A black hole for our best and brightest | The Washington Post

Teaching within a top-ranked business school associated with nine Nobel laureates in economics, I am honored to meet some of the brightest young minds in the world. These students excel at math, as one might expect, and many also pursue second degrees or minors in additional STEM (science, technology, engineering, and math) fields. At our institution, economics is paired with statistics by default, as we emphasize quantitative economics over the philosophical approaches to the field.

Although I admire these students, I'm also saddened that so many chase financial industry careers over working in other STEM fields or in the public sector. These great minds set forth to turn money into more money, when they might use their skills to apply the lessons of economics and statistics to greater social good.

As Washington Post reporter Jim Tankersley writes, it isn't that finance is a "good" or "bad" pursuit for an individual — but in the last two decades finance has become a magnet, drawing away great minds from other potential fields of study and work. Worse, the financial industry is now a net drain on economic growth. I believe this explains the explosion of complex financial instruments, leading to yet more specialization and yet more demand for gifted graduates. You need to be a mathematician just to comprehend some of the financial instruments institutions use to generate money out of empty activity.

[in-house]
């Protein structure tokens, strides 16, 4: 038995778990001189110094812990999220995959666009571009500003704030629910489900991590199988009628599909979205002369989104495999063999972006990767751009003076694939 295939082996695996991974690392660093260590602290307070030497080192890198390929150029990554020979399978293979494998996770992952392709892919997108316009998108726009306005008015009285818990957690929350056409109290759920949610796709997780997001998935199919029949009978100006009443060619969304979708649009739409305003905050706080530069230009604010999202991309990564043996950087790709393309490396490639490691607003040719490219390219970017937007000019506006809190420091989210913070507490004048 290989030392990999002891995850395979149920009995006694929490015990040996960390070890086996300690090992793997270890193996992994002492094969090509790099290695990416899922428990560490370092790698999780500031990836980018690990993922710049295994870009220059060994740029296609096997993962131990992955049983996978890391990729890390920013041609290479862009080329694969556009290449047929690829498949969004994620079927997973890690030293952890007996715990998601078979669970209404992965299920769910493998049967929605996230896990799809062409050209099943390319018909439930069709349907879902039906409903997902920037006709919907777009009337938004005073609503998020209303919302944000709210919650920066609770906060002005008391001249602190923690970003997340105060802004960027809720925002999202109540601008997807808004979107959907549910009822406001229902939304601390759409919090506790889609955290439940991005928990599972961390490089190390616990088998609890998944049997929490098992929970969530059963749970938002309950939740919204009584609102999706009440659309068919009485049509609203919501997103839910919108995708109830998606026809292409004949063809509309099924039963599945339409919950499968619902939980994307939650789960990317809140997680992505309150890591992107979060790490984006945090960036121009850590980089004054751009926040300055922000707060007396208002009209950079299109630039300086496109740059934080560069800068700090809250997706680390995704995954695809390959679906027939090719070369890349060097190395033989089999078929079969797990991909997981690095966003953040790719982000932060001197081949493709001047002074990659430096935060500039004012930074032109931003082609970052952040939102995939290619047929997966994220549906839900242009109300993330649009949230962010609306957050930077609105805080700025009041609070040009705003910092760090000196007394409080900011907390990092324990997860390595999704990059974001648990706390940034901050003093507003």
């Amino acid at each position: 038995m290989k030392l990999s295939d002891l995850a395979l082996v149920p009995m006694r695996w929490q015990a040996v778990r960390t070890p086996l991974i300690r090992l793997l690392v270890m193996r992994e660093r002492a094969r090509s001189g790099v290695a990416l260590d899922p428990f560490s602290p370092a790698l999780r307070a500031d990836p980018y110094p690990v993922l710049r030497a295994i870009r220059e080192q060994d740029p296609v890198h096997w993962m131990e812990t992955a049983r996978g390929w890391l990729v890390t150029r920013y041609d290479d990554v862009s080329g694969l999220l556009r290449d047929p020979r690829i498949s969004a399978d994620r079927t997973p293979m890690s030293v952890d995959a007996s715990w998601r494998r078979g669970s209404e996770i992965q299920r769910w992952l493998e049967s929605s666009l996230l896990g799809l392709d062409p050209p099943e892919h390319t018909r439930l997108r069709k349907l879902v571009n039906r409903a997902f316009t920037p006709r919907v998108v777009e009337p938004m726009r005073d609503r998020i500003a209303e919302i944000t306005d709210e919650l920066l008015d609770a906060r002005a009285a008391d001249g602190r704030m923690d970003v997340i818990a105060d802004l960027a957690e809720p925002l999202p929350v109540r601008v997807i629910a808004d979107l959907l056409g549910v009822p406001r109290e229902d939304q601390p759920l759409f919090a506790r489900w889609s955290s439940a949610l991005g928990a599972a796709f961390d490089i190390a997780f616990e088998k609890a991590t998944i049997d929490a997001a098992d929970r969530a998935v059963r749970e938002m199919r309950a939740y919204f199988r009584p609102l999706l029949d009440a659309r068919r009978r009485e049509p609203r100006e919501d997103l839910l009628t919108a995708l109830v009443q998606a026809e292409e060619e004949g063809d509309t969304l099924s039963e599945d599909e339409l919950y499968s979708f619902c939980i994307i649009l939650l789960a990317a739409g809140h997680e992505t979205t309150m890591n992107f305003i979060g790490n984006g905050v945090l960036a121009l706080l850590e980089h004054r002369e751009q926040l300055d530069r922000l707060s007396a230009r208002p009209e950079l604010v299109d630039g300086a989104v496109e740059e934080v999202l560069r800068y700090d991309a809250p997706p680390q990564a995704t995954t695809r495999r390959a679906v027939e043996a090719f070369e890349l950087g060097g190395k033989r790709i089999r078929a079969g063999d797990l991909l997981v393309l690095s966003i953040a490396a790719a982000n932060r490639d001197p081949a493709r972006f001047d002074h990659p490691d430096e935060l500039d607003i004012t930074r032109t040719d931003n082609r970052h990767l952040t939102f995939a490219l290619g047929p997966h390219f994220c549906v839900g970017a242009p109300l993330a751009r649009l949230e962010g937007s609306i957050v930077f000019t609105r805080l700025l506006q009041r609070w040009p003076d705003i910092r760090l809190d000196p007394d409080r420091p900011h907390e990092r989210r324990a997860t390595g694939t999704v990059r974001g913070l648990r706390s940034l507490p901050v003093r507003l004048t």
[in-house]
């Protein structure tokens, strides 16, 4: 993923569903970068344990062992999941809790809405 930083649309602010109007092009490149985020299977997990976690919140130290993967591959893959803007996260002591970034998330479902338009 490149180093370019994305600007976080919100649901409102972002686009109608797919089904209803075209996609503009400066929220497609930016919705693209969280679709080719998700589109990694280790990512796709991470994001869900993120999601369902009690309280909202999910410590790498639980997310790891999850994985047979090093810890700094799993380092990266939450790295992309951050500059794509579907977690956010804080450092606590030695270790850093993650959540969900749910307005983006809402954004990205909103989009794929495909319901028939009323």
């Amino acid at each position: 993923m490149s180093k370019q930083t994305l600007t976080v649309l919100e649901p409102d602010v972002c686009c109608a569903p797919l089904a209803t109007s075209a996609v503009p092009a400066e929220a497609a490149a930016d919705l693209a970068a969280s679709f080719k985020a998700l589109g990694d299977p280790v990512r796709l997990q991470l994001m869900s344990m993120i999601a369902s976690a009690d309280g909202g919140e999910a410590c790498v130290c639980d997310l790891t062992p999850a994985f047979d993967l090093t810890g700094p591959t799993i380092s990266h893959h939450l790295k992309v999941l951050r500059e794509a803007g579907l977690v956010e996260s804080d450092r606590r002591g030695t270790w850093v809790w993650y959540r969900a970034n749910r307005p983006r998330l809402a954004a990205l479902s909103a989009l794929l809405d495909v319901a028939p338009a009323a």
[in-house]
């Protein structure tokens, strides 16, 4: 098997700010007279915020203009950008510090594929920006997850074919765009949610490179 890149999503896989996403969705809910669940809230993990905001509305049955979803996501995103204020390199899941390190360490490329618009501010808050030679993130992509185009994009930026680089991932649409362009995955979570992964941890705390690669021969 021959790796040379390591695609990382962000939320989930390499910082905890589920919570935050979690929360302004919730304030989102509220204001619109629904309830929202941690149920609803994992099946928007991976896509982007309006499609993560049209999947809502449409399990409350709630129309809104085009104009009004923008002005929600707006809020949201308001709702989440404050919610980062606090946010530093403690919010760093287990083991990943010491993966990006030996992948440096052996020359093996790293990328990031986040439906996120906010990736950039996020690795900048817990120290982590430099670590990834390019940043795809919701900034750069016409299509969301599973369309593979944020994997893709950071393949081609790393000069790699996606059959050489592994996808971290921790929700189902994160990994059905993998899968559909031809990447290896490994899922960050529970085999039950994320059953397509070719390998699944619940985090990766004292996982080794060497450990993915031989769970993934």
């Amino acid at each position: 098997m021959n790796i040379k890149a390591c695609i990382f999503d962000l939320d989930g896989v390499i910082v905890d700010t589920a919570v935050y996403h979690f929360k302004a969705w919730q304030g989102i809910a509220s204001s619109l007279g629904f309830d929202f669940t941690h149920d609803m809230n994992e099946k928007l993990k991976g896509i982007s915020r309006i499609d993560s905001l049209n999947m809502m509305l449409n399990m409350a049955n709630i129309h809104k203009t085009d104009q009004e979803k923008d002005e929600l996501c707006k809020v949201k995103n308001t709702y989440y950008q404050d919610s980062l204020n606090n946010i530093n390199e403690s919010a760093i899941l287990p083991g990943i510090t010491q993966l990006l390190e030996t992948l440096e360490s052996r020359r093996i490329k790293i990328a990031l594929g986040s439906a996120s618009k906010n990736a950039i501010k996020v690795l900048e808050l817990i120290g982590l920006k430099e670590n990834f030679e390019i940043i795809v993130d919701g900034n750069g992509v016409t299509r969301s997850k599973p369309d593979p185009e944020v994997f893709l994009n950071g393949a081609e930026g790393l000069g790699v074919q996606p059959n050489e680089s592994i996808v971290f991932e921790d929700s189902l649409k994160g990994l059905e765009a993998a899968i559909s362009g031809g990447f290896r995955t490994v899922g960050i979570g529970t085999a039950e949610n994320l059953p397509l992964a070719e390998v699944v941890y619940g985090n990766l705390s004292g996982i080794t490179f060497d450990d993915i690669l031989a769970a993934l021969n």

A black hole for our best and brightest
Wall Street is expanding, and the economy is worse off for it.
http://www.washingtonpost.com/sf/business/2014/12/16/a-black-hole-for-our-best-and-brightest/Written by Jim Tankersley

In 2012, economists at the International Monetary Fund analyzed data across years and countries and concluded that in some countries, including America, the financial sector had grown so large that it was slowing economic growth. Using a different methodology, the most prominent researcher on the size and economic value of Wall Street, a New York University economist named Thomas Philippon, estimates that the United States is sinking nearly $300 billion too much annually into finance.

In perhaps the starkest illustration, economists from Harvard University and the University of Chicago wrote in a recent paper that every dollar a worker earns in a research field spills over to make the economy $5 better off. Every dollar a similar worker earns in finance comes with a drain, making the economy 60 cents worse off.

It's not that finance is inherently bad — on the contrary, a well-functioning financial system is critical to a market economy. The problem is, America's financial system has grown much larger than it should have, based on how well the industry performs.
Research in the above passages means STEM discovery and deployment, not financial research into the latest credit default swaps or options-based covering. Meaningful, productive research that creates things other than paper wealth is what historically drives an economy forward. We're stuck in neutral, as an overall economy, while wealth creates wealth. If you are fortunate enough to have some wealth, you'll end up with more wealth in the current economy. But, are you creating things that help society more broadly?